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Computer Games and Scientific Visualization

By Theresa-Marie Rhyne

Communications of the ACM, Vol. 45 No. 7, Pages 40-44
10.1145/514236.514261


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Imagine an aviation meteorologist running climate and weather-forecasting computations, generating visualizations for airline pilots, on a Microsoft Xbox. Then imagine a pilot getting into a plane and flying a route covered by the weather report. Would you knowingly buy a ticket on the same flight? How about surgeons performing remote liver-transplant surgery via Sony PlayStation 2? Would you, as a patient, willingly hop onto the operating table? How much trust might a computational chemist have visually exploring the molecular structure of an anthrax virus on a Nintendo GameCube? Could a drug manufacturer use the information to design an effective FDA-approvable antidote? Could the future platform for genome sequencing for, say, delivering personalized medical evaluations be a wireless mobile phone enhanced with graphics acceleration and micro-haptic virtual interface?

Figure. Mixed-reality simulation from FlatWorld, merging cinematic stagecraft techniques, including "digital flats," or rear-projection walls, with physical props and stereoscopic graphics and immersive audio, developed by the University of Southern California's Institute for Creative Technologies (Tu Le, David Benjamin, and Jarrell Pair).

Figure. Scene from the DarkCon scenario, part of the Sensory Environments Evaluation project, which seeks knowledge retention through a virtual learning experience evoking an emotional response from trainees preparing for real-world peacekeeping and reconnaissance missions. (Institute for Creative Technologies, University of Southern California, in cooperation with the U.S. Army.)

How likely is it that scientifically reliable visualizations will ever be performed on computer game consoles or wireless PDAs? How likely is it that visualization engineers and mainstream scientists might one day use some video game animation rendering, navigation, or interface innovation to cut time and costs from their own development efforts?

Even if such scenarios and speculation seem farfetched today, especially if you happen to be a non-computer scientist like an astronomer, biologist, chemist, or physicist, game designers and software developers increasingly have much to teach the developers of graphics software used for scientifically reliable visualization images and animations.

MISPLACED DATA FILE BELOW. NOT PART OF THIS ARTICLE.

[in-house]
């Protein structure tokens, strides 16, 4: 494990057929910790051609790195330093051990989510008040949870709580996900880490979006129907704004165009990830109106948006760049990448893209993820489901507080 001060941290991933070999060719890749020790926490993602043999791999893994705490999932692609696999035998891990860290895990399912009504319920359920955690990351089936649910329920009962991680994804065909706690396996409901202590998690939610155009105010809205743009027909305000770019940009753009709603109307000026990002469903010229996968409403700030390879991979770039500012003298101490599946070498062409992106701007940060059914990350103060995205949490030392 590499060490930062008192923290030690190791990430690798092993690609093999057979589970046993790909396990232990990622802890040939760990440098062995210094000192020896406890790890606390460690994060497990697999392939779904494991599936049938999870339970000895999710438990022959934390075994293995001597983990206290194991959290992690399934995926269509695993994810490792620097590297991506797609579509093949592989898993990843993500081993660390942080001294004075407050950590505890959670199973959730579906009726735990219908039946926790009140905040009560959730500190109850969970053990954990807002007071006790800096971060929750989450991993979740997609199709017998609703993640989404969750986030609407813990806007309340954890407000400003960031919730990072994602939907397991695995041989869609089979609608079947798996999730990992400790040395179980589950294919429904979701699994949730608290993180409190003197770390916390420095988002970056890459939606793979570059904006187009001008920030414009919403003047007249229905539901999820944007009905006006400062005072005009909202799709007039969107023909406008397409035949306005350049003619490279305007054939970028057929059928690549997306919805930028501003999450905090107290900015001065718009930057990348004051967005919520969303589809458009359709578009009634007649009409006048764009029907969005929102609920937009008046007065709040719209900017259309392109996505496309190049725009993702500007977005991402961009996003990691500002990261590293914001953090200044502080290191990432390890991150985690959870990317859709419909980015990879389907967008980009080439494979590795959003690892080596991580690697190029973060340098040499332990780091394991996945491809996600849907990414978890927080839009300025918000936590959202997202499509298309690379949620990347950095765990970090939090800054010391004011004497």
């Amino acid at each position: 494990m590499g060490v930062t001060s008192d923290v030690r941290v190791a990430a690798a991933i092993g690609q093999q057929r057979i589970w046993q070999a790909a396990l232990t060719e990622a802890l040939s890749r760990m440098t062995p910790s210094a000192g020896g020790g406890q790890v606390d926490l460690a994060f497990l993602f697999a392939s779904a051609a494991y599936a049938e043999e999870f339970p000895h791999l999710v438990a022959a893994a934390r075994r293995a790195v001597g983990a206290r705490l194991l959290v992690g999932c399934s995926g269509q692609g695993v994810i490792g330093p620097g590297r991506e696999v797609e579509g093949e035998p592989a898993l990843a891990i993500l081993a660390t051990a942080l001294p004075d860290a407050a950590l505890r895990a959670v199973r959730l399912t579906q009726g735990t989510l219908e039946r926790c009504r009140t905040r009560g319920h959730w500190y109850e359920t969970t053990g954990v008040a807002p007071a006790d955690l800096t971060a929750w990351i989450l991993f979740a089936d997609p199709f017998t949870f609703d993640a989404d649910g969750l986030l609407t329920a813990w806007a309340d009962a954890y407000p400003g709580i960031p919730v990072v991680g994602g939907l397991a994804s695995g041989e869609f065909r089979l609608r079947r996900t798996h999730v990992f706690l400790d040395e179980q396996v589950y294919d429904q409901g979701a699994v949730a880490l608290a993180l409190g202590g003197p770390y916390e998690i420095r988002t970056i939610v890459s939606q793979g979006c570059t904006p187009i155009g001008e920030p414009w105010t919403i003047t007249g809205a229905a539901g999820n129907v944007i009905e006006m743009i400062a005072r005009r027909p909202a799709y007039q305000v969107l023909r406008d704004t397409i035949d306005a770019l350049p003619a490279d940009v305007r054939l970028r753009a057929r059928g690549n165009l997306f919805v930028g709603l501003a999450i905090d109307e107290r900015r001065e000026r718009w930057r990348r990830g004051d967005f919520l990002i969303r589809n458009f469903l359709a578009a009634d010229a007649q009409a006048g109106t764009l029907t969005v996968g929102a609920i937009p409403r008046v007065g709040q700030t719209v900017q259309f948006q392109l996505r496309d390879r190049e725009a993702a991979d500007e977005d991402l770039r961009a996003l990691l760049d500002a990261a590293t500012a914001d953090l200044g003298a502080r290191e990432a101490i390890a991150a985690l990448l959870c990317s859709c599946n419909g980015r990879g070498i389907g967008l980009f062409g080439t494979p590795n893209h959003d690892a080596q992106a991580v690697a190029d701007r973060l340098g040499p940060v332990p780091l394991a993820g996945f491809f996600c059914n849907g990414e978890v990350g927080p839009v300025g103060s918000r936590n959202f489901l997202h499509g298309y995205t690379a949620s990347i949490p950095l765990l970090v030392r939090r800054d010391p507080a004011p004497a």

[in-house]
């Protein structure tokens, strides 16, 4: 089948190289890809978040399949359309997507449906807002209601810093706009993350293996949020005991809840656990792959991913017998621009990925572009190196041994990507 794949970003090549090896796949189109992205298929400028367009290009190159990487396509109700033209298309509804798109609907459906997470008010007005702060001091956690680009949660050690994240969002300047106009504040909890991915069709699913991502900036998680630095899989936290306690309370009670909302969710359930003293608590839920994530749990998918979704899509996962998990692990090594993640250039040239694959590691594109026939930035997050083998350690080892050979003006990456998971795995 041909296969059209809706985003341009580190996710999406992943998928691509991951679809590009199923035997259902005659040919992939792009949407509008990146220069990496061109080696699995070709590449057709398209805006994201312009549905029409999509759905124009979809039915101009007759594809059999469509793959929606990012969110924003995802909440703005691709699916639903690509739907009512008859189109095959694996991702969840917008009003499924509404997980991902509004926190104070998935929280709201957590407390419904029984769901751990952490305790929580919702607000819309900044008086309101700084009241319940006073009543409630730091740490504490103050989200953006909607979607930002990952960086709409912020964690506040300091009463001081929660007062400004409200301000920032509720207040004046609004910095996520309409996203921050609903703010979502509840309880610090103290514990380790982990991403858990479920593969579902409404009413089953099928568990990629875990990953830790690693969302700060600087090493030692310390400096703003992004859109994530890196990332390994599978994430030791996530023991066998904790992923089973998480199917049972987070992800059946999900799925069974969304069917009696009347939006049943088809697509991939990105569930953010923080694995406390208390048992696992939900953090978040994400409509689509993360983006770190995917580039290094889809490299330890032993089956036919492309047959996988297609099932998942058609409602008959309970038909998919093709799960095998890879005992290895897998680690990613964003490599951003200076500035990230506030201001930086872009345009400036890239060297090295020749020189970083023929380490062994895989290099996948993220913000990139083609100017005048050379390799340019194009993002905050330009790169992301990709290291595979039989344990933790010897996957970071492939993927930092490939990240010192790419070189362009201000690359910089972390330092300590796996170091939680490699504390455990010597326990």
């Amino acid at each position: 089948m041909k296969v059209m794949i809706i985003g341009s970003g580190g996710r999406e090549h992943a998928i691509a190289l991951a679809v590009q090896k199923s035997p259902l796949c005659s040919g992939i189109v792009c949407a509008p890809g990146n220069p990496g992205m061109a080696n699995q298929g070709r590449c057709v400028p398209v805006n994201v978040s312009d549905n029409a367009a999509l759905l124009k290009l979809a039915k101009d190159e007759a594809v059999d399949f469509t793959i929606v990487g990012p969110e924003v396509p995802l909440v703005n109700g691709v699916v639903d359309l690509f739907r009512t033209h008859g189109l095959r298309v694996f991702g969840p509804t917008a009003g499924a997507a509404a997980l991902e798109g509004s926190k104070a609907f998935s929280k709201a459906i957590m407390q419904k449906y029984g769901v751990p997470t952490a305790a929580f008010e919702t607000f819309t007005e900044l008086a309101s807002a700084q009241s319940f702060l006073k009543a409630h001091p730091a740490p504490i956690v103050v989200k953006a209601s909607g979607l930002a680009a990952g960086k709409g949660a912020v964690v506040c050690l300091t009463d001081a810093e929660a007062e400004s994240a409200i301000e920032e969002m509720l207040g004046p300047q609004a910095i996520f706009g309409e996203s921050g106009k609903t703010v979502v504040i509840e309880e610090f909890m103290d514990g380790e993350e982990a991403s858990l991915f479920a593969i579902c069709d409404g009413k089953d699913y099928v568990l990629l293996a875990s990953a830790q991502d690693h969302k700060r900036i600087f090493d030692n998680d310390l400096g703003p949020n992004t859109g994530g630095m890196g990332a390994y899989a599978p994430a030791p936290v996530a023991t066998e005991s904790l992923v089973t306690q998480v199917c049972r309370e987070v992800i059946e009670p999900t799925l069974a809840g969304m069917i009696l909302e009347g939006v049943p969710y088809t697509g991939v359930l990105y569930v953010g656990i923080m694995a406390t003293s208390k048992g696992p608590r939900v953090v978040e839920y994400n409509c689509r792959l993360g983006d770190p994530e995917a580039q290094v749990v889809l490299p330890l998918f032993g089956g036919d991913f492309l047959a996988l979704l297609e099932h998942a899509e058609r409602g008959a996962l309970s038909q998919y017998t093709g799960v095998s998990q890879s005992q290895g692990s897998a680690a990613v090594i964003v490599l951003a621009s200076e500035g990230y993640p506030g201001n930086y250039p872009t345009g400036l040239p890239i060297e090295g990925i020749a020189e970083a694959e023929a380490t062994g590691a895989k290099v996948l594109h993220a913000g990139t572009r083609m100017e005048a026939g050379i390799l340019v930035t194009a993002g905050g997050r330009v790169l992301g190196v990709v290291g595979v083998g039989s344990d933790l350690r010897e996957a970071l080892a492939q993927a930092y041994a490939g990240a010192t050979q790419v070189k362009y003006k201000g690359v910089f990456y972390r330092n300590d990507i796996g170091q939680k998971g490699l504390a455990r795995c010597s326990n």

In light of recent advances in game hardware, software, image rendering, and virtual environments, it really is not too difficult to appreciate the promise of these scenarios. For example, the Institute for Creative Technologies, a program begun in 1999 by the U.S. Department of Defense (U.S. Army Simulation, Training, and Instrumentation Command) to tap the resources and talents of the entertainment and game development industries, jointly operated with the University of Southern California, is developing combat video games to enhance the strategic, combat, and decision-making skills of next-generation military field commanders [5, 6]. One potentially commercial game result, called C-Force, could be released as soon as next year on popular consoles, including the Xbox and PlayStation 2, allowing armchair generals to test their instincts and judgment as squad leaders under challenging true-to-life situations in the field and under fire (see www.ict.usc.edu).

The U.S. Department of Energy funds visualization research on the use of cluster graphics systems incorporating standard commercial PCs with graphics cards from such vendors as ATI and nVidia. Many of these components were optimized to address consumer interest in computer games, rather than scientific computing requirements. However, clusters of PC nodes, many including 3D hardware acceleration based on the nVidia Linux drivers, are being constructed at supercomputing centers and government laboratories worldwide. As part of this effort, WireGL, a package developed at the Computer Graphics Laboratory at Stanford University, runs on off-the-shelf PCs connected to a high-speed network to facilitate the simultaneous rendering of time-varying scientific visualizations; WireGL is based on OpenGL, a de facto standard graphics programming language that originated and evolved at SGI (see graphics.stanford.edu/software/wiregl) [4]. (The Chromium Project is the next-generation open-source version of WireGL; see sourceforge.net/projects/chromium/.)

Scientific visualization researchers are redesigning and retrofitting their software environments for cluster computing. This means having to deal with PC hardware platforms and graphics acceleration optimized for computer games. The Java-based VisAD scientific visualization tool works on a cluster of Linux computers (see www.ssec.wisc.edu/~billh/visad.html) [2]. Researchers at the Council for the Central Laboratory of the Research Councils, Rutherford Appleton Laboratories in Oxfordshire, U.K., run VisAD on a Compaq Computer iPAQ pocket PC (see www.unidata.ucar.edu/staff/russ/visad/msg02588.html). Other scientific visualization tool developers are also porting their tools to cluster computers and even to mobile PDA environments. The market dynamics of computer game applications are thus influencing computer architectures historically associated with scientific visualization.